Sleep is a basic principle of good health and well-being and integral to the body’s healing system. A lack of sleep deprives the body of essential energy and cell restoration, which then creates a less than desirable state of health. When in this suboptimal state, the body is subject to dysfunction, is thrown out of balance, and results in poor health.
In both instances of chronic pain and fatigue conditions, sleep disturbances are common. In some cases, lack of sleep precedes the illness and in others sleep deprivation is the result of the disease. In both cases, however, correcting the body’s circadian rhythm and restoring quality sleep is essential for healing.
The circadian rhythm is a 24-hr internal clock that facilitates much of the body’s internal functions in conjunction with external environmental factors. Things like late bedtimes, working grave shifts, and eating at unusual hours go against the body’s natural rhythm and can disrupt a number of internal activities, resulting in poor health. Supporting one’s natural circadian rhythm is paramount for anyone struggling with any health issue because essential processes in the body occur in sleep. Neurogenesis being one of the most the important activities that happens in sleep. New neurons are produced, old ones replaced, and pathways are created in order to restore the central nervous system.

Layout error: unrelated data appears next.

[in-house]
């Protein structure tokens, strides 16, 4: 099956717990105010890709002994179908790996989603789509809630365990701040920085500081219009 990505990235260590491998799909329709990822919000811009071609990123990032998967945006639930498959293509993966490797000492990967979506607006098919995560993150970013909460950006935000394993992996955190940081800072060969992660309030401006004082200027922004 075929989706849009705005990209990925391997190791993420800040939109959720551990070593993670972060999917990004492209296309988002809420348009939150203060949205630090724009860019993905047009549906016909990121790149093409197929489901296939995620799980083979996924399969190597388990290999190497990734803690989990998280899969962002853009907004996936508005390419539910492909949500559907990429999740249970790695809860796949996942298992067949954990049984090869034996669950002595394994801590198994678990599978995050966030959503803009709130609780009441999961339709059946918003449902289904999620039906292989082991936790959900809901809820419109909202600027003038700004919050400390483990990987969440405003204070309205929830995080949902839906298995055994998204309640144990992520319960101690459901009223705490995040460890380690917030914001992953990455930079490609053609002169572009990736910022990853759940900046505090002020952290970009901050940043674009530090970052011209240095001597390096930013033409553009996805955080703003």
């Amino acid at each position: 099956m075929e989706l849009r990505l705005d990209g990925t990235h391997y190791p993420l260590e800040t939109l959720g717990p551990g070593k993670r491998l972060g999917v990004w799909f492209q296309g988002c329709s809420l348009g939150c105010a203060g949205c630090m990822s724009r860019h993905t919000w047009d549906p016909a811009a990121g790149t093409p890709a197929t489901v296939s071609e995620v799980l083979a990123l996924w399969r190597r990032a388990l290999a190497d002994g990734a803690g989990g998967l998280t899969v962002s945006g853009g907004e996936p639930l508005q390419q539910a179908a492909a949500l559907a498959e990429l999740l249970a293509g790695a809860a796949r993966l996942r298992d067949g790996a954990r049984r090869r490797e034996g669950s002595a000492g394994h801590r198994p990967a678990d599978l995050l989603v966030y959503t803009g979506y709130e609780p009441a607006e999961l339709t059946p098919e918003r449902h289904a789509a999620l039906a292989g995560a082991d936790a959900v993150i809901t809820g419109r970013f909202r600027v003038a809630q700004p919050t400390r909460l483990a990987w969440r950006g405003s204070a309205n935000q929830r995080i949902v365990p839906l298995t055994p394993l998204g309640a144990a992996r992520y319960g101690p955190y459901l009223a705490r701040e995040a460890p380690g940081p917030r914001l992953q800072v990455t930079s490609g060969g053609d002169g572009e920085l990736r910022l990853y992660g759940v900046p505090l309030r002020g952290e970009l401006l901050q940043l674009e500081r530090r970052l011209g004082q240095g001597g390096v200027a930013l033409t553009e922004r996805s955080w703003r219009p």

So how do you promote good health and fall in step with your body’s clock? Start by following a regular sleep schedule. Most people do best by going to sleep at 10 or 11 p.m. and waking up around 6 or 7 a.m. The body may require more sleep during winter months when less sunlight is available during the day.
Preparing for sleep is just as important as getting to bed on time. Melatonin starts to be produced two hours before sleep is assumed. One hour before retiring to bed, turn off electronics and read, meditate or take a magnesium salt bath. Finally, it is important to sleep in a dark, quiet room. If you can see your hand in front of your face, it is not dark enough.